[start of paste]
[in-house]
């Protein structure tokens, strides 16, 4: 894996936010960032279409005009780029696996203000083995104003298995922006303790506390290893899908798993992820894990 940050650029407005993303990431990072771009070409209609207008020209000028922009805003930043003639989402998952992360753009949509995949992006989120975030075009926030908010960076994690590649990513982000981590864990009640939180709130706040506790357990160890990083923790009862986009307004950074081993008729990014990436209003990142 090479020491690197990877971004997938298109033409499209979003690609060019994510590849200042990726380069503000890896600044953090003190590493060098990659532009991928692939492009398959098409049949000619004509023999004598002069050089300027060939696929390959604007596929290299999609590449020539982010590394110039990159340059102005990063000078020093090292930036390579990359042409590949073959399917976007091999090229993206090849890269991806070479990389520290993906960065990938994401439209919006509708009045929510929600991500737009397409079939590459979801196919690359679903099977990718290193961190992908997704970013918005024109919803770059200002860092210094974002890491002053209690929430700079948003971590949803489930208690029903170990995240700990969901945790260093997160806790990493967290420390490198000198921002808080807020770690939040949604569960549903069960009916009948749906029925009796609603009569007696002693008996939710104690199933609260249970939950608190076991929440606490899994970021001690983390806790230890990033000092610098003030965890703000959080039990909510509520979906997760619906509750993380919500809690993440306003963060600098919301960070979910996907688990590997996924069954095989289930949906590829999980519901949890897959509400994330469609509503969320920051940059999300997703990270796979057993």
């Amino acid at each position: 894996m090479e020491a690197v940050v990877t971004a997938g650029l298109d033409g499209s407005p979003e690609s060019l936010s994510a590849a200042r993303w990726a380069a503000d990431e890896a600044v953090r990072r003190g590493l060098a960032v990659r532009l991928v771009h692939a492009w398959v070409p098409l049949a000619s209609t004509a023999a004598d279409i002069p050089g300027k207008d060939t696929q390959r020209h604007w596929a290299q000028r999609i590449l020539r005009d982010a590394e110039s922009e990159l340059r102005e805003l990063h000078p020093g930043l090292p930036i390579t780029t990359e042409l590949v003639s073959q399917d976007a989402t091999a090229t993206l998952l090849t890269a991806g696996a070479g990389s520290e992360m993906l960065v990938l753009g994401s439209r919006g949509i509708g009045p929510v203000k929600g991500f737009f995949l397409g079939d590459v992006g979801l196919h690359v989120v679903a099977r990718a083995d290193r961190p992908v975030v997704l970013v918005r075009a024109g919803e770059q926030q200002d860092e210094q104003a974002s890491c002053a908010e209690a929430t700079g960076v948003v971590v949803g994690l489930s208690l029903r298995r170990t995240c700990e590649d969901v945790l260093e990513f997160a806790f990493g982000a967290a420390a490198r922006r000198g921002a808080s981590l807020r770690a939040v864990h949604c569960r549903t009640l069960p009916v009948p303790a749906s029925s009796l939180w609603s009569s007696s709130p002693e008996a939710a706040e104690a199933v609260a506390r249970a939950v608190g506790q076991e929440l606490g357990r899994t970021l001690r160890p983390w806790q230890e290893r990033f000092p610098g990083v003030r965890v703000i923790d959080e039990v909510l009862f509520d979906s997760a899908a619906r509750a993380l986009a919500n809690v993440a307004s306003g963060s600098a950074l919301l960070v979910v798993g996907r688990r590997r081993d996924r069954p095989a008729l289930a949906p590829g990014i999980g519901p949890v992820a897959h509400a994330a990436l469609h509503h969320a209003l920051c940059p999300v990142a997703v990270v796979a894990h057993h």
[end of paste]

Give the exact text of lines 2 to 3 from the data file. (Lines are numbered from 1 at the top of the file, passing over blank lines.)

């Protein structure tokens, strides 16, 4: 894996936010960032279409005009780029696996203000083995104003298995922006303790506390290893899908798993992820894990 940050650029407005993303990431990072771009070409209609207008020209000028922009805003930043003639989402998952992360753009949509995949992006989120975030075009926030908010960076994690590649990513982000981590864990009640939180709130706040506790357990160890990083923790009862986009307004950074081993008729990014990436209003990142 090479020491690197990877971004997938298109033409499209979003690609060019994510590849200042990726380069503000890896600044953090003190590493060098990659532009991928692939492009398959098409049949000619004509023999004598002069050089300027060939696929390959604007596929290299999609590449020539982010590394110039990159340059102005990063000078020093090292930036390579990359042409590949073959399917976007091999090229993206090849890269991806070479990389520290993906960065990938994401439209919006509708009045929510929600991500737009397409079939590459979801196919690359679903099977990718290193961190992908997704970013918005024109919803770059200002860092210094974002890491002053209690929430700079948003971590949803489930208690029903170990995240700990969901945790260093997160806790990493967290420390490198000198921002808080807020770690939040949604569960549903069960009916009948749906029925009796609603009569007696002693008996939710104690199933609260249970939950608190076991929440606490899994970021001690983390806790230890990033000092610098003030965890703000959080039990909510509520979906997760619906509750993380919500809690993440306003963060600098919301960070979910996907688990590997996924069954095989289930949906590829999980519901949890897959509400994330469609509503969320920051940059999300997703990270796979057993």
């Amino acid at each position: 894996m090479e020491a690197v940050v990877t971004a997938g650029l298109d033409g499209s407005p979003e690609s060019l936010s994510a590849a200042r993303w990726a380069a503000d990431e890896a600044v953090r990072r003190g590493l060098a960032v990659r532009l991928v771009h692939a492009w398959v070409p098409l049949a000619s209609t004509a023999a004598d279409i002069p050089g300027k207008d060939t696929q390959r020209h604007w596929a290299q000028r999609i590449l020539r005009d982010a590394e110039s922009e990159l340059r102005e805003l990063h000078p020093g930043l090292p930036i390579t780029t990359e042409l590949v003639s073959q399917d976007a989402t091999a090229t993206l998952l090849t890269a991806g696996a070479g990389s520290e992360m993906l960065v990938l753009g994401s439209r919006g949509i509708g009045p929510v203000k929600g991500f737009f995949l397409g079939d590459v992006g979801l196919h690359v989120v679903a099977r990718a083995d290193r961190p992908v975030v997704l970013v918005r075009a024109g919803e770059q926030q200002d860092e210094q104003a974002s890491c002053a908010e209690a929430t700079g960076v948003v971590v949803g994690l489930s208690l029903r298995r170990t995240c700990e590649d969901v945790l260093e990513f997160a806790f990493g982000a967290a420390a490198r922006r000198g921002a808080s981590l807020r770690a939040v864990h949604c569960r549903t009640l069960p009916v009948p303790a749906s029925s009796l939180w609603s009569s007696s709130p002693e008996a939710a706040e104690a199933v609260a506390r249970a939950v608190g506790q076991e929440l606490g357990r899994t970021l001690r160890p983390w806790q230890e290893r990033f000092p610098g990083v003030r965890v703000i923790d959080e039990v909510l009862f509520d979906s997760a899908a619906r509750a993380l986009a919500n809690v993440a307004s306003g963060s600098a950074l919301l960070v979910v798993g996907r688990r590997r081993d996924r069954p095989a008729l289930a949906p590829g990014i999980g519901p949890v992820a897959h509400a994330a990436l469609h509503h969320a209003l920051c940059p999300v990142a997703v990270v796979a894990h057993h």